David Iben put it well when he said, 'Volatility is not a risk we care about. What we care about is avoiding the permanent loss of capital.' It's only natural to consider a company's balance sheet when you examine how risky it is, since debt is often involved when a business collapses. We note that Akasol AG (ETR:ASL) does have debt on its balance sheet. But should shareholders be worried about its use of debt?
What Risk Does Debt Bring?
Generally speaking, debt only becomes a real problem when a company can't easily pay it off, either by raising capital or with its own cash flow. Part and parcel of capitalism is the process of 'creative destruction' where failed businesses are mercilessly liquidated by their bankers. However, a more usual (but still expensive) situation is where a company must dilute shareholders at a cheap share price simply to get debt under control. Of course, debt can be an important tool in businesses, particularly capital heavy businesses. The first thing to do when considering how much debt a business uses is to look at its cash and debt together.
What Is Akasol's Net Debt?
The image below, which you can click on for greater detail, shows that Akasol had debt of €5.48m at the end of March 2019, a reduction from €7.99m over a year. But on the other hand it also has €46.4m in cash, leading to a €41.0m net cash position.
How Strong Is Akasol's Balance Sheet?
According to the last reported balance sheet, Akasol had liabilities of €13.8m due within 12 months, and liabilities of €4.58m due beyond 12 months. On the other hand, it had cash of €46.4m and €7.96m worth of receivables due within a year. So it actually has €36.1m more liquid assets than total liabilities.
This short term liquidity is a sign that Akasol could probably pay off its debt with ease, as its balance sheet is far from stretched. Simply put, the fact that Akasol has more cash than debt is arguably a good indication that it can manage its debt safely.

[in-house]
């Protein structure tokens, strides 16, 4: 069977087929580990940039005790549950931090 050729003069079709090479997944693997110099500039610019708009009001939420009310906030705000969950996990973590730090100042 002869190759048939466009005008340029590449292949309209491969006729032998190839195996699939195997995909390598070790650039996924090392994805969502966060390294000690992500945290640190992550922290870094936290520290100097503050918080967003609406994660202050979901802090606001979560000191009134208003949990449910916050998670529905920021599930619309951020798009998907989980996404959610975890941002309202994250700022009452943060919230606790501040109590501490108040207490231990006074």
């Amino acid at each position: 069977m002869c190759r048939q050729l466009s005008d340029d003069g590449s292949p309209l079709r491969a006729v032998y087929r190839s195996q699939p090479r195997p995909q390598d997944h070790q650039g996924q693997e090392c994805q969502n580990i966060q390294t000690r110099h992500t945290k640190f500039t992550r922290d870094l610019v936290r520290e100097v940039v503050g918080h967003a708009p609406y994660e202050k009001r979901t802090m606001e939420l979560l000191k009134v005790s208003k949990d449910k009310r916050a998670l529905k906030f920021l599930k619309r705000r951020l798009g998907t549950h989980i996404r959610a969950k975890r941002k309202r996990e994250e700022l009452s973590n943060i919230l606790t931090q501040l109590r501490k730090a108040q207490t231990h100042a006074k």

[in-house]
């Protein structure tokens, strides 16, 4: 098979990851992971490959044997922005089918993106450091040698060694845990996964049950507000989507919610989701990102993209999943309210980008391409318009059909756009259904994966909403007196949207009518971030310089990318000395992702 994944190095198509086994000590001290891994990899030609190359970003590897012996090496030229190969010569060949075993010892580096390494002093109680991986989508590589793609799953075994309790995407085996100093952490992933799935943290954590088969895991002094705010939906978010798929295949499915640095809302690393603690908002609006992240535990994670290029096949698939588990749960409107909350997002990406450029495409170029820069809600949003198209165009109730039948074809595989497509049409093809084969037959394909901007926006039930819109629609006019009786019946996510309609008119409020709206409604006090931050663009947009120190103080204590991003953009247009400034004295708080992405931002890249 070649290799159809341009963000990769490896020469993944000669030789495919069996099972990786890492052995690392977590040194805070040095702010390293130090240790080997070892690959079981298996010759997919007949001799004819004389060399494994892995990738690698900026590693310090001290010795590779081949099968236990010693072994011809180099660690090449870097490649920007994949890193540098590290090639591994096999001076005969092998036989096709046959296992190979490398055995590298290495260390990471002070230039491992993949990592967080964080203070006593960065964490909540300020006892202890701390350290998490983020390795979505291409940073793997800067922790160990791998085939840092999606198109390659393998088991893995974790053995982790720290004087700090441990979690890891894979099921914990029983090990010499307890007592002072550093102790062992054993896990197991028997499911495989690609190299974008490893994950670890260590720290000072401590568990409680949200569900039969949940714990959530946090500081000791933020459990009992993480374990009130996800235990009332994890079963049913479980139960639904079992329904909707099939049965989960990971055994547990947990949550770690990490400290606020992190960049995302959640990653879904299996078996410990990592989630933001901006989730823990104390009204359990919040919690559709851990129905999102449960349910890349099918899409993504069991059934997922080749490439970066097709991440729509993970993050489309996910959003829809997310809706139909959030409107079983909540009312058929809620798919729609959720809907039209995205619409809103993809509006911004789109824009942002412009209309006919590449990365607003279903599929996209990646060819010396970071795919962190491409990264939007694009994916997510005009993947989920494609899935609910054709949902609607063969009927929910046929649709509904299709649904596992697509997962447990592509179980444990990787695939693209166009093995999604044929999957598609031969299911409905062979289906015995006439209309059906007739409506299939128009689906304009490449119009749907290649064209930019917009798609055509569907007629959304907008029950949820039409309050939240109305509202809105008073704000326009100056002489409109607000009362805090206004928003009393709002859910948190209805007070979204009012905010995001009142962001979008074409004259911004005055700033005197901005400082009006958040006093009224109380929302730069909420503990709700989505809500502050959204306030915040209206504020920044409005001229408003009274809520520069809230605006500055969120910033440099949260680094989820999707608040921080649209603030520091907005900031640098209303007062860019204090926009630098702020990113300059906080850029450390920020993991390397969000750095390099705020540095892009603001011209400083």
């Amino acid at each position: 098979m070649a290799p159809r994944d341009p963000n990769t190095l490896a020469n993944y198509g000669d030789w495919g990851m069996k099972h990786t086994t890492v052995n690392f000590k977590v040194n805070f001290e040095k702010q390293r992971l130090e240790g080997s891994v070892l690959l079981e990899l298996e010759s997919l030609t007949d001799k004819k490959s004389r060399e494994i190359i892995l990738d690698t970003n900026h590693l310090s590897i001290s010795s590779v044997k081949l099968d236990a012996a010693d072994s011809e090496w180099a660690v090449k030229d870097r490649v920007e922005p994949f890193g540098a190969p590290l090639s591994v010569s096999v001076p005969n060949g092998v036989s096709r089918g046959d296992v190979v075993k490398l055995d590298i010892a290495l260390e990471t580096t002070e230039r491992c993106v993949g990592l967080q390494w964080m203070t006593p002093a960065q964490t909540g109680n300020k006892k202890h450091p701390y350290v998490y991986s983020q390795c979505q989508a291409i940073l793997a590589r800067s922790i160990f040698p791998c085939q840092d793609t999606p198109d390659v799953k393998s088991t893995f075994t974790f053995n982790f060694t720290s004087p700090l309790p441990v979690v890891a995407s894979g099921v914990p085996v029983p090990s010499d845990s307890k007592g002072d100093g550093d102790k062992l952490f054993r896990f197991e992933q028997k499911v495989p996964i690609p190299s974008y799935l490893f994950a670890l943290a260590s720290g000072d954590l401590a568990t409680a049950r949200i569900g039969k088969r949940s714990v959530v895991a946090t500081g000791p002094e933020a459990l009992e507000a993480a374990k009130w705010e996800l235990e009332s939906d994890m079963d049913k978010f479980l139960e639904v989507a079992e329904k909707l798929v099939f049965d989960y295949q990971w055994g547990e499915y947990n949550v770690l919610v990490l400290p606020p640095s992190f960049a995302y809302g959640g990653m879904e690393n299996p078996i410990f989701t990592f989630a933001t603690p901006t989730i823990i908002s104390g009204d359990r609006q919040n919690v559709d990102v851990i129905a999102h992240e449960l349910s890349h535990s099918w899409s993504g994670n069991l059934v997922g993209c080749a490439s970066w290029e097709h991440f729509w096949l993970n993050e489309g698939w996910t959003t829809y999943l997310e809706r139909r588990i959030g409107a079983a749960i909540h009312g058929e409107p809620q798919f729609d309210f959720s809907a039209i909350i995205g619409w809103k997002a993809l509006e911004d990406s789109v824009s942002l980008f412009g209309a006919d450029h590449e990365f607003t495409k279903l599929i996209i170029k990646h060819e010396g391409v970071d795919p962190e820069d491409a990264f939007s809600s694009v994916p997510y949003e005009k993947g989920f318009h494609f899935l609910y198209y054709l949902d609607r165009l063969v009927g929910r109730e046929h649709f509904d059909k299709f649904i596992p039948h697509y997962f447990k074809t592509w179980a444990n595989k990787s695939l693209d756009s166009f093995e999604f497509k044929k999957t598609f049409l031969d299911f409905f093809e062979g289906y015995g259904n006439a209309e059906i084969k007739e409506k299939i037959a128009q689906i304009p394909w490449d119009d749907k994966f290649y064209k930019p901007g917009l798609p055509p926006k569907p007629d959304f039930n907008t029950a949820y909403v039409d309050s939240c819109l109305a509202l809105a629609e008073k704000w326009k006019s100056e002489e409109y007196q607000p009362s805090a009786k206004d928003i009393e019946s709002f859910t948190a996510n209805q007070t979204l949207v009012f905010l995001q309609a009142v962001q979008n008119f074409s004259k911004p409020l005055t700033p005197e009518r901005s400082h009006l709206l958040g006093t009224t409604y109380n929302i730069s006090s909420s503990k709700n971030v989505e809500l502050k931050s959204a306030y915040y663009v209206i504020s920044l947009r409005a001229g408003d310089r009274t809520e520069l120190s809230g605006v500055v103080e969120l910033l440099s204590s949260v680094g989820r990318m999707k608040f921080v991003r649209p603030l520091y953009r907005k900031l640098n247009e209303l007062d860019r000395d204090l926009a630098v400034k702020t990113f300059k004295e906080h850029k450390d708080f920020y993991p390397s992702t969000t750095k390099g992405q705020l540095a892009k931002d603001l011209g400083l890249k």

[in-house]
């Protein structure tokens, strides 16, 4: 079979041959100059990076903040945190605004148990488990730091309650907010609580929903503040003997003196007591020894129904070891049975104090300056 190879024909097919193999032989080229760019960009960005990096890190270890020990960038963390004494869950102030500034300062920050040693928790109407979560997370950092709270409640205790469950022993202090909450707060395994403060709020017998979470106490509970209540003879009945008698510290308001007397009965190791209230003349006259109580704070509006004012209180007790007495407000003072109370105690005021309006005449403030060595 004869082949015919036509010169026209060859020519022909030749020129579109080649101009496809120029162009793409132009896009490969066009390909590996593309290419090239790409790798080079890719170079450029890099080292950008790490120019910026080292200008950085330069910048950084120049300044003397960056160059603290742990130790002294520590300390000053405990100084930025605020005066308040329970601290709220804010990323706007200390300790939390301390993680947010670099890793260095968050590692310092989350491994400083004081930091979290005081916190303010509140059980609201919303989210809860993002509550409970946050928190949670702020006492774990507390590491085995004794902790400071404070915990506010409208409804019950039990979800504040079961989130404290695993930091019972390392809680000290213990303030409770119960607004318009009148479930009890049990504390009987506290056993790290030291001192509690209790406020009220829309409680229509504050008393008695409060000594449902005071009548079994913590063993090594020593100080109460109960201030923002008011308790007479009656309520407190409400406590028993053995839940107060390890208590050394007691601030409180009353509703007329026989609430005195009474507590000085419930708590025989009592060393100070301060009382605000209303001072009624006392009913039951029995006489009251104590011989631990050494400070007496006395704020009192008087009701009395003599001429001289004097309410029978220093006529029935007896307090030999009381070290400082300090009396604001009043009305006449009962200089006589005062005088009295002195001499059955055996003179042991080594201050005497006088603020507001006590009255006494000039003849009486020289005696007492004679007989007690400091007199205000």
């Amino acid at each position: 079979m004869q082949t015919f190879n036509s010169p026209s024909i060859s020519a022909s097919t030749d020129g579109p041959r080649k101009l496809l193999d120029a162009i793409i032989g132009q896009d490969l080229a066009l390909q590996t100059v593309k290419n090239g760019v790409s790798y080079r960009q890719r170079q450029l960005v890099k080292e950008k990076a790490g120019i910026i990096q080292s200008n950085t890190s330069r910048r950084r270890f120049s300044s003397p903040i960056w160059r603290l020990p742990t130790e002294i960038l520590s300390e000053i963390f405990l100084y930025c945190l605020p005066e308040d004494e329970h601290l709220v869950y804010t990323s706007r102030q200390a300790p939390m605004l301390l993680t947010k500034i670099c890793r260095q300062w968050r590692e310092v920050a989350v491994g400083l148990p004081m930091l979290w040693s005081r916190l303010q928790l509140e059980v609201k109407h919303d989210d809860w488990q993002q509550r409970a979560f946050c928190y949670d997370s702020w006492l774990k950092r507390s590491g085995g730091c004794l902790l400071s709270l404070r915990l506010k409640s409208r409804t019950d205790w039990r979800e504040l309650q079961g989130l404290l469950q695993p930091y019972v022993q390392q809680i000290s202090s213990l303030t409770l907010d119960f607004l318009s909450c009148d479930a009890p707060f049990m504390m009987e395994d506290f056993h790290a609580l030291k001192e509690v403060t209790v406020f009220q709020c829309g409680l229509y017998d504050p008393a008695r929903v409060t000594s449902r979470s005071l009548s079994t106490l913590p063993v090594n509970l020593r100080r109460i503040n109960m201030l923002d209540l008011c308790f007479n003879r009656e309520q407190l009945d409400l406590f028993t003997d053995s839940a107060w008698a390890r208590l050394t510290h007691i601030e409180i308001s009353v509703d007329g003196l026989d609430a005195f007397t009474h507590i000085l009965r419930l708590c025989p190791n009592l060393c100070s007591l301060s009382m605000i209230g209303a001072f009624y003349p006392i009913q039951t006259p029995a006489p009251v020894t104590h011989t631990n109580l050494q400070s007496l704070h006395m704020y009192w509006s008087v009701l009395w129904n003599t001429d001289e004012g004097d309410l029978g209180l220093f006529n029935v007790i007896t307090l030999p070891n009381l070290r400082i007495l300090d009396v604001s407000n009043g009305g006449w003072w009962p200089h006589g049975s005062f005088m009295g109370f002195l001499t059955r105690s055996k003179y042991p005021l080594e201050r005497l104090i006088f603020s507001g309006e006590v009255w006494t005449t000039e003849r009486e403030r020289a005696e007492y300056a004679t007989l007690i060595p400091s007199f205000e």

And we also note warmly that Akasol grew its EBIT by 13% last year, making its debt load easier to handle. There's no doubt that we learn most about debt from the balance sheet. But ultimately the future profitability of the business will decide if Akasol can strengthen its balance sheet over time. So if you're focused on the future you can check out this free report showing analyst profit forecasts.
Finally, while the tax-man may adore accounting profits, lenders only accept cold hard cash. While Akasol has net cash on its balance sheet, it's still worth taking a look at its ability to convert earnings before interest and tax (EBIT) to free cash flow, to help us understand how quickly it is building (or eroding) that cash balance. During the last three years, Akasol burned a lot of cash. While that may be a result of expenditure for growth, it does make the debt far more risky.
While we empathize with investors who find debt concerning, you should keep in mind that Akasol has net cash of €41m, as well as more liquid assets than liabilities. On top of that, it increased its EBIT by 13% in the last twelve months. So we are not troubled with Akasol's debt use. Even though Akasol lost money on the bottom line, its positive EBIT suggests the business itself has potential. So you might want to check outhow earnings have been trending over the last few years.
If, after all that, you're more interested in a fast growing company with a rock-solid balance sheet, then check out our list of net cash growth stocks without delay.
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